All of them loved like burning, no thought for the ashes.
this is me, being thrown to the wolves.
we know wolves are tricksy creatures—those big baddies huffing and puffing and salivating in your granny’s jammies, tucked in her bed and ready to wolf you down. we know what to expect from wolves, and so we avoid them. but even tricksier are the wolves in the sheep’s clothing of deceptive cover design; the marketing campaigns who cry
wolf dark fantasy, making you think you’re gonna get a tooth-baring rework of little riding hood only to reveal it’s really beauty and the botanical-beast under that red cloak, all the better to deceive you with, my dears.
let’s make one thing perfectly clear—this is not dark fantasy. this is romantic fantasy. and i do not like romantic fantasy.
this review will reflect my displeasure, but if YOU like romantic fantasy, you’ll enjoy this book more than my review.
redarys (red for short) and her twin sister neverah (neve) have grown up knowing what fate has in store for them: neve, the firstborn, will eventually ascend to the throne, while red, as the second daughter, is destined ‘for the wolf,’ which means when she turns twenty and a special mark appears on her arm, she will be brought to the wilderwoods as an offering to the mysterious wolf, in the hopes that he will be so pleased with this sacrifice that he will release the five kings, who have been imprisoned within the wilderwood since olden times. it’s all very shrouded in mystery, since it’s been hundreds of years since a second daughter has existed to be sacrificed, and no one ever came back from the woods, daughters or kings or etc, but traditions are traditions and must be upheld.
from the synopsis, we know that nothing is as advertised:
But the legends lie. The Wolf is a man, not a monster. Her magic is a calling, not a curse. And if she doesn’t learn how to use it, the monsters the gods have become will swallow the Wilderwood—and her world—whole.
and that’s all true, but what the synopsis doesn’t tell you is that the reason red doesn’t know how to use her magic is because the wolf, the man—eammon, as it happens—is not particularly forthcoming about explaining her role in any of this—the nature of her responsibilities or her purpose now that she’s essentially trapped in the woods with him.
since she can’t go back home, red drifts aimlessly through her days, occasionally assisting eammon in his efforts to maintain the balance of the wilderwoods, but in a limited capacity due to all the withheld information. there are other people living on this side of the woods, all equally perplexed by his decision to keep her from fulfilling her duty, and with nothing to do, the story gets dull and repetitive and obscure because eammon’s not giving her any guidance or agency, so it’s no wonder, really, that she spends most of her time just staring at his eyes and his throat and his hands, describing his features and mannerisms over and over, to the extent that while we don’t understand the magic of the world or the importance of the kings, boy do we know how eammon’s hair curls and how he smells. spoiler alert: he smells like a library. which, here, doesn’t mean that he smells like the BO and dust of an actual library, but that he smells like paper. paper and coffee and the cinnamon smell of leaves, whatever that means.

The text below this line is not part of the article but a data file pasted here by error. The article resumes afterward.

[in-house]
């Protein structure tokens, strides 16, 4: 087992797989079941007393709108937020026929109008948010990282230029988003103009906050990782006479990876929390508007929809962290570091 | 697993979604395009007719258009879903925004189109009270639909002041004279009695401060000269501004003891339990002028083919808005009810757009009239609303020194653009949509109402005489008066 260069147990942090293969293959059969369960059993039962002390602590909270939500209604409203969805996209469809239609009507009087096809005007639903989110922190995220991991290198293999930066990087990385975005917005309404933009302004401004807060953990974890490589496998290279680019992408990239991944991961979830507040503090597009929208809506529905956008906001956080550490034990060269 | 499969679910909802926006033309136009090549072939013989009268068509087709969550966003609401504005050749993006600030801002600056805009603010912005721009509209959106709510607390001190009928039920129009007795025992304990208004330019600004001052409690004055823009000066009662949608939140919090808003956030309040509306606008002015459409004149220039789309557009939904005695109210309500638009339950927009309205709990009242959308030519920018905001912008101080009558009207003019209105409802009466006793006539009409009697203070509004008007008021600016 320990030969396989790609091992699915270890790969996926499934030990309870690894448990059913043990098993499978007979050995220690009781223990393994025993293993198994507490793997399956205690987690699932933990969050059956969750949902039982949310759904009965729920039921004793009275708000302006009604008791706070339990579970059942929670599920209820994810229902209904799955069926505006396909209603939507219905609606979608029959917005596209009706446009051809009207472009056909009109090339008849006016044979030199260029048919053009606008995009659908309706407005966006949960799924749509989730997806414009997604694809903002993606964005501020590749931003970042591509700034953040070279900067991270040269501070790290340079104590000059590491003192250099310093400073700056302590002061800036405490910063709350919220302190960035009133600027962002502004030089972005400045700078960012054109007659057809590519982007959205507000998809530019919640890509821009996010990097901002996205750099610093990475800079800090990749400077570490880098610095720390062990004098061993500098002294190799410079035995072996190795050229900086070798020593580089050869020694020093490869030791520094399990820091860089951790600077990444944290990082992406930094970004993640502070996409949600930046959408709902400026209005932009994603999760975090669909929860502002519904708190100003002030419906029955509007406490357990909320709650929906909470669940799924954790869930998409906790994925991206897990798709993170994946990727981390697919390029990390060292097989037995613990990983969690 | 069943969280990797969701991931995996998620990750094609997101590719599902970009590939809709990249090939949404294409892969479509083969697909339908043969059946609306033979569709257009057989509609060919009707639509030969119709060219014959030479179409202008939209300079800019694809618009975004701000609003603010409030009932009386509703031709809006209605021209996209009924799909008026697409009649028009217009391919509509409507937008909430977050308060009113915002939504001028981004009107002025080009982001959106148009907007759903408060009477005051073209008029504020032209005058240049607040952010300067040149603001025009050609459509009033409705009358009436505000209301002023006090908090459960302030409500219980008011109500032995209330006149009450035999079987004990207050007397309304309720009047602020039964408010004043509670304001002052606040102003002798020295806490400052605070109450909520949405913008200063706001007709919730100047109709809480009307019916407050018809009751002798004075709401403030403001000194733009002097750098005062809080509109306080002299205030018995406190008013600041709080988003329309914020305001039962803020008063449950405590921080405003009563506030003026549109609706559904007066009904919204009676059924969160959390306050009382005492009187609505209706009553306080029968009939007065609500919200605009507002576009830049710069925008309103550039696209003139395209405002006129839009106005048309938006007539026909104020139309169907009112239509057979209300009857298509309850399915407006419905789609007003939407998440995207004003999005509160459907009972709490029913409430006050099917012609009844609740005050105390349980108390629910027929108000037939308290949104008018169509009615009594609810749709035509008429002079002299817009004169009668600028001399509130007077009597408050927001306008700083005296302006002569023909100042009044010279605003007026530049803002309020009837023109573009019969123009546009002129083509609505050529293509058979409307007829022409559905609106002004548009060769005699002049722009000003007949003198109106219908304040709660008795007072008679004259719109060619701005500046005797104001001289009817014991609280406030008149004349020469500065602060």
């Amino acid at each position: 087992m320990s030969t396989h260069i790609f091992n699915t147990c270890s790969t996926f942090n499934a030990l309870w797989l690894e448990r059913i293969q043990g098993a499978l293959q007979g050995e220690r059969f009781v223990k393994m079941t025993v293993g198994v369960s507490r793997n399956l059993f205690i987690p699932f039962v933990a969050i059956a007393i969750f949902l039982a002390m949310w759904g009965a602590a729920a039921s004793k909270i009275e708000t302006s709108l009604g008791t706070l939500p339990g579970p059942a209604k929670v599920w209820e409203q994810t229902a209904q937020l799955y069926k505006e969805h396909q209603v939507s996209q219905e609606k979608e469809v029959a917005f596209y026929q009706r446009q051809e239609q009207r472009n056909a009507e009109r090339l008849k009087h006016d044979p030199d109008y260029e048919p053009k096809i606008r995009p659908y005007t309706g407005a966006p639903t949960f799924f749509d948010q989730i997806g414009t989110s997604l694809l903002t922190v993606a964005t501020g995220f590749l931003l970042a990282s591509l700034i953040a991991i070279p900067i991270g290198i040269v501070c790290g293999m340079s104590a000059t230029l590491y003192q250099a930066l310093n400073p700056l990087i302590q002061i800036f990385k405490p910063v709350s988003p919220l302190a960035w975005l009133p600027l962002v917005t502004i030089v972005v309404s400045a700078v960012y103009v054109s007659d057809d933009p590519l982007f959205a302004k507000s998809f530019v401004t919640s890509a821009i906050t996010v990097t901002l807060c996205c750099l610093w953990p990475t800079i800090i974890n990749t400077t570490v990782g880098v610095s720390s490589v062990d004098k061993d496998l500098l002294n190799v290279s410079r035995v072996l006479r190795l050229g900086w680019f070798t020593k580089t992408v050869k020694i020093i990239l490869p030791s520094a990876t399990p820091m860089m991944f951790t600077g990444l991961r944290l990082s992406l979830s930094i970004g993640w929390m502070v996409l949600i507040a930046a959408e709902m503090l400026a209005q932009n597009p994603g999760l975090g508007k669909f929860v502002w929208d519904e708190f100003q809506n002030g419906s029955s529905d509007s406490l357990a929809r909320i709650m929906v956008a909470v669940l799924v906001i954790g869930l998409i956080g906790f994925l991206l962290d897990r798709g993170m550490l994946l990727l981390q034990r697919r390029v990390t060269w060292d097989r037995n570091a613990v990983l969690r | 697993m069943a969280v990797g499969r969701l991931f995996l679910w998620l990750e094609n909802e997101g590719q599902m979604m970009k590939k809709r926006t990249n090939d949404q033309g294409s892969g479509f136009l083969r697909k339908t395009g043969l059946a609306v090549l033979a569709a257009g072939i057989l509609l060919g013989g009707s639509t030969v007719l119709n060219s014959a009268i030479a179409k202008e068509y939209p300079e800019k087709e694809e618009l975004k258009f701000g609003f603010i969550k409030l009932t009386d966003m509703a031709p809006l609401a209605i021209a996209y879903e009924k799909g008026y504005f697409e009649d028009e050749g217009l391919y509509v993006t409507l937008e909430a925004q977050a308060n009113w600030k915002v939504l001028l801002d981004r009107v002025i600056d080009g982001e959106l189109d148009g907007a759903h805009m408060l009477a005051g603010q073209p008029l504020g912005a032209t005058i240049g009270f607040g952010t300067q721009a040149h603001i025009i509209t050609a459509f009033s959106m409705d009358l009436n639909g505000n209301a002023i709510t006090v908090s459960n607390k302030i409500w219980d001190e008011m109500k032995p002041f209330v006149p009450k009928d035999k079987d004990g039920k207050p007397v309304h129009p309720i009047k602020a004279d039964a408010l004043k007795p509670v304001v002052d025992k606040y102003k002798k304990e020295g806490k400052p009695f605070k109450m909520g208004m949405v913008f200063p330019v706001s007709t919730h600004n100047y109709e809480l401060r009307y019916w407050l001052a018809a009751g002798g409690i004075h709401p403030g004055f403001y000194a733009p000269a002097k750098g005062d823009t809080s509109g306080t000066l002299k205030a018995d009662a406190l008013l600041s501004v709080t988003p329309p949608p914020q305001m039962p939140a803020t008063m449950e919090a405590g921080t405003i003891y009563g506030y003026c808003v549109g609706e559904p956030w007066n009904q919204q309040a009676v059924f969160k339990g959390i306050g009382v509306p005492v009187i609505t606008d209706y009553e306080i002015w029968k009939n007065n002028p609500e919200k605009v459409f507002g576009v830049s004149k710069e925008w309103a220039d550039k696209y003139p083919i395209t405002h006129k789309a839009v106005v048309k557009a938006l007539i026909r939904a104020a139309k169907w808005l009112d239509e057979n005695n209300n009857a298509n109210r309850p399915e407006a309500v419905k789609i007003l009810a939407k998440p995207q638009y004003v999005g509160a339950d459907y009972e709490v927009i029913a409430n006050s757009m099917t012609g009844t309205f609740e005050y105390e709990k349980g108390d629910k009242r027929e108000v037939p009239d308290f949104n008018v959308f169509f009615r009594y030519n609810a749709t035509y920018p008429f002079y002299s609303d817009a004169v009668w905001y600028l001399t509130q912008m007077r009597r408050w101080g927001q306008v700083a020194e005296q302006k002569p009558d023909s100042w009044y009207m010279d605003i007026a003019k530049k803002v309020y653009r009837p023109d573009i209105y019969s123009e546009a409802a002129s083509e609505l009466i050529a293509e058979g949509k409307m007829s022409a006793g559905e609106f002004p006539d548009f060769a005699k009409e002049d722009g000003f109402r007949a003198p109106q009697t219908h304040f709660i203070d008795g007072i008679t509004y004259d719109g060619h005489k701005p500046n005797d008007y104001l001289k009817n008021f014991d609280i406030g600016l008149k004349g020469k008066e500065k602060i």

meanwhile, we have neve’s storyline back home, in which she is ALSO told “things are not how you thoooooought,” but given a THIRD explanation slash half-articulated course of action by a different cadre of agenda-concealing parties, whose actions are seesawing the balance away from whatever eammon’s doing from inside the wilderwoods.
and it’s all too much. too much to keep straight, not knowing what’s true and what’s manipulation and what’s the math on how many half-truths equal one reasonable explanation?
red’s side of the story is boring. for at least two-thirds of the book she has no idea what she’s doing; she’ll stumble into something and it’ll seem like a reasonable time for an explanation to be forthcoming, but then it will retreat back into meaningful looks and innuendo and careful not-telling and there’s only so much snorting and sighing and amber eyes ringed with green a reader can take before wanting something a little more…substantive.
it has everything i don’t like about romance—it’s swollen with blasons repetitively inventorying every part of the love interest’s physical self, and so much of it is exaggerated and cartoony, like everyone’s afflicted with tardive dyskinesia: eyes are always widening, hands are always spasming, breathing is always ragged or hitching, voices are always hoarse, smiles are always quirked, brows are always arched, fingers are always crooking, backs are always arching, throats are always working—it’s a goofy parade of twitching tics like nicolas cage at a wall street coke party in the 80s, and it’s all so contrived and uninspired it bums me out.
actually, forget mr. cage—toss a pacifier and some adidas in the mix and this reads exactly like a couple leaving a rave at 6 am coming down offa their ecstasy high:
Still, Eammon paused next to her, a muscle feathering in his jaw, a swallow working down his throat. Pain carved lines beside his mouth and made his shoulders stiff—the roots knotted around his spine tightening, pulling him back toward the gloom of his forest. It might let him go, on its northern border, but it wouldn’t let him forget where he belonged.